Spring weddings are fun, unless perhaps it’s your ex-husband getting married! Annajane thinks she has totally moved on, but seeing Mason at his wedding makes her reconsider. But, her unexpected feelings aren’t the only secret in this small town.
If you enjoy Southern chick-lit and don’t mind when characters are quirky and sometimes even unlikeable, this could be a fun spring read for you!
This book is included with Kindle Unlimited as of 3/5/23.
Murder at the Spring Ball
by Benedict Brown
While fall makes us think of dark and brooding thrillers, spring is the perfect time for a nice, light, cozy mystery.
The year is 1925, and Lord Edgington of Cranley Hall, England, has planned a grand ball to celebrate his 75th birthday. There will be a little music, a little dancing, and - as it turns out - a little murder.
Lord Edgington, a retired Scotland Yard inspector, enlists the help of his teenage grandson to help him find the killer before any other family members turn up dead.
This is the first of six books in the Lord Edgington Investigates series, all of which are included with Kindle Unlimited as of 3/5/2023.
If you love the time setting of this book, check out our full list of Mystery Books Set in the 1920s.
The Authenticity Project
by Clare Pooley
Sometimes at the end of a long, cold winter what we really need most of all is just a truly feel-good, uplifting read. The Authenticity Project fills that role perfectly!
Julian is an eccentric artist in his 70s who is frustrated that more people aren't honest with each other. He shares his feelings in a notebook and leaves it in a cafe. The owner, Monica, adds her thoughts and leaves the notebook across the street at a wine bar. As former strangers find the notebook and share their authentic selves, they being to learn that instead of being scary, being yourself brings happiness.
by Rachel Lynn Solomon
The cover of this book gives major spring vibes, but the story actually takes place during the few months following the holidays! Nonetheless, Weather Girl makes our list of best books to read in the spring because it’s all about fresh starts and new beginnings!
Ari loves her job as a TV meteorologist, and she’s eager to learn from her boss Torrance, Seattle’s famed weatherwoman. But Torrance’s ex-husband, Seth, is also the station’s news director, so she’s too wrapped up in her own relationship drama to provide mentorship to Ari.
After a particularly disastrous office party, Ari commiserates with sports reporter Russell. Together, they hatch a plan to get their bosses back together to calm the office storms. Their scheming leads to unforecasted results when it turns out that they are the ones with the real chemistry. Despite their connection, both are skeptical about starting a relationship - Ari is struggling with her mental health and Russell’s heart belongs to his tween daughter, and he’s not sure he’s ready to share it with anyone else.
by Barbara Kingsolver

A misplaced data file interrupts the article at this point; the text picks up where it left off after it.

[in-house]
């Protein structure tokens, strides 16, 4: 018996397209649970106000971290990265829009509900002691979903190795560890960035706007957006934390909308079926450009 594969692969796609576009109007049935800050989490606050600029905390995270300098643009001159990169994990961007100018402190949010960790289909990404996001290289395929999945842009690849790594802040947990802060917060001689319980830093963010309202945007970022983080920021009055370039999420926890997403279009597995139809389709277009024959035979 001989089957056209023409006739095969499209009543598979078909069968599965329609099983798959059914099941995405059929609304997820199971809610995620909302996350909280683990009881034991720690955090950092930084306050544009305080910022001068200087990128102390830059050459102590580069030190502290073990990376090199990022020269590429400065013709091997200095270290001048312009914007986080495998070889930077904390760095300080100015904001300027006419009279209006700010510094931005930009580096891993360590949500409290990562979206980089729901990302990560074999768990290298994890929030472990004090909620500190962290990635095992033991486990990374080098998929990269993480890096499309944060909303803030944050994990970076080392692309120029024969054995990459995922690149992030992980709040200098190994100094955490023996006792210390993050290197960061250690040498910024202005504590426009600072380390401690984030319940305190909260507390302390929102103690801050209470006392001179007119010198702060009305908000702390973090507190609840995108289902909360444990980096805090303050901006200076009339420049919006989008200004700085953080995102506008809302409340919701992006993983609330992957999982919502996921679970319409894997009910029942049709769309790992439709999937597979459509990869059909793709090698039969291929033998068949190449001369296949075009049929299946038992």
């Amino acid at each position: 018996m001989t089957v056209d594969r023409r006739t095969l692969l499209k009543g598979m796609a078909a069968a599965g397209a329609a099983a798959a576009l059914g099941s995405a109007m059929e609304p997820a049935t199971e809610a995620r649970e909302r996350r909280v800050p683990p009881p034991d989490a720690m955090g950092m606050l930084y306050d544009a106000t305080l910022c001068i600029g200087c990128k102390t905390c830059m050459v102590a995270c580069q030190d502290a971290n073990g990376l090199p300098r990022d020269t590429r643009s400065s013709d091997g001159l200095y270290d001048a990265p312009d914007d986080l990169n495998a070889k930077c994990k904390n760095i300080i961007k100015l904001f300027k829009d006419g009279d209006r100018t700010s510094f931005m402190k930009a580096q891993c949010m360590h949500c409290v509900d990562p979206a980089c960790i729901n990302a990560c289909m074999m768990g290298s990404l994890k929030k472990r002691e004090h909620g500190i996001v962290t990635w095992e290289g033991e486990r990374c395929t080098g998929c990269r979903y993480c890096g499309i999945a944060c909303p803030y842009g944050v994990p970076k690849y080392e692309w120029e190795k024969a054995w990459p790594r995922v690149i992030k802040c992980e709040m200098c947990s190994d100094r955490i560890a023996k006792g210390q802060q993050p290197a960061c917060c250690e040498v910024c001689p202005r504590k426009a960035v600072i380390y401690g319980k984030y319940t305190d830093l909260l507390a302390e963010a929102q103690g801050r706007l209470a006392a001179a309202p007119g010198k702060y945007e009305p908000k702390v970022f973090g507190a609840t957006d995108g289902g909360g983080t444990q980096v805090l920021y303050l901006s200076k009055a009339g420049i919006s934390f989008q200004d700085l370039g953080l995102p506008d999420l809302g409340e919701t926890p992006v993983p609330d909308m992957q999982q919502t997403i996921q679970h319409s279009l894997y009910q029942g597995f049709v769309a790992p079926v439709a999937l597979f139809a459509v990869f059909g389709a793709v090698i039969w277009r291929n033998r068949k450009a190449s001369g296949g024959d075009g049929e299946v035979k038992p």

Our spring reading recommendations wouldn’t be complete without a book for Earth Day. While most of the lists you find online are books for kids, there are just as many wonderful Earth Day books for grown-ups. Flight Behavior is one of the best environmental novels to read on Earth Day because it paints a complex picture of the impact of climate change not just on the natural world, but also on ordinary working people.
Dellarobia had dreams of college, but she gave that up to marry Cub when she accidentally got pregnant at 17. After a difficult decade in an unhappy marriage on their failing Tennessee farm, she begins flirting with a younger man. One day, while hiking up a rural mountain road in Appalachia to meet this man, she spots what appears to be a lake of fire in the forested valley below. She soon learns that what she saw are actually millions of Monarch butterflies covering the trees. But why are these butterflies so far off course from their normal winter home in Mexico? Soon scientists, religious leaders, tourists, and the media descent on the town, each offering their own explanations.
This book strikes a nice balance between storytelling, science, and sociology - all with wonderful character development. While the specific biological event described in the book is fictional, Kingsolver says, in her author’s note, that “the rest of the biological story...is unfortunately true.”
Flowers and Foul Play
by Amanda Flower
While some of our readers are already experiencing warmer weather for spring, others are still bundled up, trying to get through the rest of the cold season. To cross both weather patterns, we found some cozy mysteries about gardens!
Grab your blanket and head to Scotland to meet Fiona in the Magic Garden Mystery series. In the first book, she inherits her godfather’s cottage and walled garden, which may be a bit magical. However, when she arrives in the Scottish Highlands to make a new home for herself, she finds the garden overgrown with weeds…and a dead body!
As a newcomer, she’s quickly questioned but soon realizes that half the town had a motive to take out Alastair Croft, the dead lawyer with more enemies than friends.
Check out The Garden Plot, part of the Potting Shed Mystery series for another UK-based gardening cozy mystery. It features a Texas ex-pat living in London as a professional gardener who stumbles on a mysterious artifact, followed by a body, on one of her job sites.
by Jean Grainger